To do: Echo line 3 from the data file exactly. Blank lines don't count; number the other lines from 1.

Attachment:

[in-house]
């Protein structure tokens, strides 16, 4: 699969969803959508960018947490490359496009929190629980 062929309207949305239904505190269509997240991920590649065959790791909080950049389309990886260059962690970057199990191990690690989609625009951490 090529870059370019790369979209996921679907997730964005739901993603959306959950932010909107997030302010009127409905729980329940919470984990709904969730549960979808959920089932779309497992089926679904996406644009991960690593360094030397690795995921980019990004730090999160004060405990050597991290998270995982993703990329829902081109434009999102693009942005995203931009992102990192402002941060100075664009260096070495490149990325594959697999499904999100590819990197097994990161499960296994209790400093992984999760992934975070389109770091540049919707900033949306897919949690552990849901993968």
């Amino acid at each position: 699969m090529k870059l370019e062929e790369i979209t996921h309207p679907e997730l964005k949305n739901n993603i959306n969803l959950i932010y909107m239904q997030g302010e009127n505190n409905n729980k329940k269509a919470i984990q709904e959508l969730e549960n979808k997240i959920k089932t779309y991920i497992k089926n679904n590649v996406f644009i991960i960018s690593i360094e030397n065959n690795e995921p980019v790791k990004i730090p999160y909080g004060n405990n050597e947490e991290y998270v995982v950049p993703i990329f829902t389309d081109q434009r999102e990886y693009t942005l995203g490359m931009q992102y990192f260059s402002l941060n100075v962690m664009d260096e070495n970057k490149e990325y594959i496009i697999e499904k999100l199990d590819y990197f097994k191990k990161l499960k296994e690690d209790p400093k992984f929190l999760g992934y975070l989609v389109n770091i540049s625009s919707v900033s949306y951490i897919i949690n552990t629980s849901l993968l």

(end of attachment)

């Amino acid at each position: 699969m090529k870059l370019e062929e790369i979209t996921h309207p679907e997730l964005k949305n739901n993603i959306n969803l959950i932010y909107m239904q997030g302010e009127n505190n409905n729980k329940k269509a919470i984990q709904e959508l969730e549960n979808k997240i959920k089932t779309y991920i497992k089926n679904n590649v996406f644009i991960i960018s690593i360094e030397n065959n690795e995921p980019v790791k990004i730090p999160y909080g004060n405990n050597e947490e991290y998270v995982v950049p993703i990329f829902t389309d081109q434009r999102e990886y693009t942005l995203g490359m931009q992102y990192f260059s402002l941060n100075v962690m664009d260096e070495n970057k490149e990325y594959i496009i697999e499904k999100l199990d590819y990197f097994k191990k990161l499960k296994e690690d209790p400093k992984f929190l999760g992934y975070l989609v389109n770091i540049s625009s919707v900033s949306y951490i897919i949690n552990t629980s849901l993968l």